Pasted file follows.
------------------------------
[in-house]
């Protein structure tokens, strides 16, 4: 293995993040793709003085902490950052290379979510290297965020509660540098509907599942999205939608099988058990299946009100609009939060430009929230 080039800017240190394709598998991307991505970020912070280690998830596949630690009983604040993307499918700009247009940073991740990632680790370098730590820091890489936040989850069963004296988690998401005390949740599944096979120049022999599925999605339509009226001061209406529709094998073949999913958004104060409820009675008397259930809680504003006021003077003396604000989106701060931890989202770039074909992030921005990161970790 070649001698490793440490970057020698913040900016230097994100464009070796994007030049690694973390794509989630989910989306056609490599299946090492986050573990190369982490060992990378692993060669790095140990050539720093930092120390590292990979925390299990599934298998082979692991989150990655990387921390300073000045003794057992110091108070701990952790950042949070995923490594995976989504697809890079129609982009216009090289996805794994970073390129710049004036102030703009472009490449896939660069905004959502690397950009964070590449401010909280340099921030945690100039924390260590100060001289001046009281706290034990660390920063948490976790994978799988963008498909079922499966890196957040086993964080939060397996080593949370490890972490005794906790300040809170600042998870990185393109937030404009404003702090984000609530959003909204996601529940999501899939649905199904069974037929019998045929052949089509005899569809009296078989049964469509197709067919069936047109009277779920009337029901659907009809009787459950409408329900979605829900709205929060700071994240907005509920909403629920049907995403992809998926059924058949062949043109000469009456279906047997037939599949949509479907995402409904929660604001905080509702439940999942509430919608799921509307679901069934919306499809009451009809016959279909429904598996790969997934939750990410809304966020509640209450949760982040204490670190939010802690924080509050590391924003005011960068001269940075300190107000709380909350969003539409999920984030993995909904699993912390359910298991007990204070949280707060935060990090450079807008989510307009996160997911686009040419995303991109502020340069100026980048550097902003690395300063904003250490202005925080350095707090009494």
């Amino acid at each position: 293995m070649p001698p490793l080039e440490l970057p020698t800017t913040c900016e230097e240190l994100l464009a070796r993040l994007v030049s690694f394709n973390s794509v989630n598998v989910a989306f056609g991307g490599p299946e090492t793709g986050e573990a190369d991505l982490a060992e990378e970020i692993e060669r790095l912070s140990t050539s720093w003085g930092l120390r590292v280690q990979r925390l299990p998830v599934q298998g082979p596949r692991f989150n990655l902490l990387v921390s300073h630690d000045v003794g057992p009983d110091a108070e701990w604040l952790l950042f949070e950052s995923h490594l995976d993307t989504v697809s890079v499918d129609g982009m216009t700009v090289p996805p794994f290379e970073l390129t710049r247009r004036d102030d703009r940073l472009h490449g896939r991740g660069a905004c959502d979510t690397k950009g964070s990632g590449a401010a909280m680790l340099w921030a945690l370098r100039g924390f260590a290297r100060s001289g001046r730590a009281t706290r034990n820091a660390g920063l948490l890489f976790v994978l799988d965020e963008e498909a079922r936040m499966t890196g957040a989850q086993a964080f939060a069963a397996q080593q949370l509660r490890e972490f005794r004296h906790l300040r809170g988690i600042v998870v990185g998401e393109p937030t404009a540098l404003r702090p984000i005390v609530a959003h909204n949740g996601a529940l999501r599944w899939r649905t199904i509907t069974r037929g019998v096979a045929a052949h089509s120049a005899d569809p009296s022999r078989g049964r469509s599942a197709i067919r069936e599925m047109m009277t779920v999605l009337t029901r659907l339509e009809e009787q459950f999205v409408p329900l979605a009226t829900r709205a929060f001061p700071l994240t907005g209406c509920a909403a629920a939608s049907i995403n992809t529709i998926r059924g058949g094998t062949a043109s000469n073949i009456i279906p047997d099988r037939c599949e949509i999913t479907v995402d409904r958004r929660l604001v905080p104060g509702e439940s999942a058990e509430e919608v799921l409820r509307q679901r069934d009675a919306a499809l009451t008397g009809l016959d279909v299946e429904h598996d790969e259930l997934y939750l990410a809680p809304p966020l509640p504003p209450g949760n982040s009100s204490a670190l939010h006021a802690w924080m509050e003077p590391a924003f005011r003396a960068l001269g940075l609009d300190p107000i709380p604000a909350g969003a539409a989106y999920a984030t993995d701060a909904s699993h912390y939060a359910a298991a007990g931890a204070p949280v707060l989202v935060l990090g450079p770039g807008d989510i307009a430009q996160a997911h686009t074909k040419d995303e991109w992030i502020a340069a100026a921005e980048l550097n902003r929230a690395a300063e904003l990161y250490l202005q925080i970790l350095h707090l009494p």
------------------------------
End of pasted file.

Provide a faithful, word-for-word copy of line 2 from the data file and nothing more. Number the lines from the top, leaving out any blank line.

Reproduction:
């Protein structure tokens, strides 16, 4: 293995993040793709003085902490950052290379979510290297965020509660540098509907599942999205939608099988058990299946009100609009939060430009929230 080039800017240190394709598998991307991505970020912070280690998830596949630690009983604040993307499918700009247009940073991740990632680790370098730590820091890489936040989850069963004296988690998401005390949740599944096979120049022999599925999605339509009226001061209406529709094998073949999913958004104060409820009675008397259930809680504003006021003077003396604000989106701060931890989202770039074909992030921005990161970790 070649001698490793440490970057020698913040900016230097994100464009070796994007030049690694973390794509989630989910989306056609490599299946090492986050573990190369982490060992990378692993060669790095140990050539720093930092120390590292990979925390299990599934298998082979692991989150990655990387921390300073000045003794057992110091108070701990952790950042949070995923490594995976989504697809890079129609982009216009090289996805794994970073390129710049004036102030703009472009490449896939660069905004959502690397950009964070590449401010909280340099921030945690100039924390260590100060001289001046009281706290034990660390920063948490976790994978799988963008498909079922499966890196957040086993964080939060397996080593949370490890972490005794906790300040809170600042998870990185393109937030404009404003702090984000609530959003909204996601529940999501899939649905199904069974037929019998045929052949089509005899569809009296078989049964469509197709067919069936047109009277779920009337029901659907009809009787459950409408329900979605829900709205929060700071994240907005509920909403629920049907995403992809998926059924058949062949043109000469009456279906047997037939599949949509479907995402409904929660604001905080509702439940999942509430919608799921509307679901069934919306499809009451009809016959279909429904598996790969997934939750990410809304966020509640209450949760982040204490670190939010802690924080509050590391924003005011960068001269940075300190107000709380909350969003539409999920984030993995909904699993912390359910298991007990204070949280707060935060990090450079807008989510307009996160997911686009040419995303991109502020340069100026980048550097902003690395300063904003250490202005925080350095707090009494």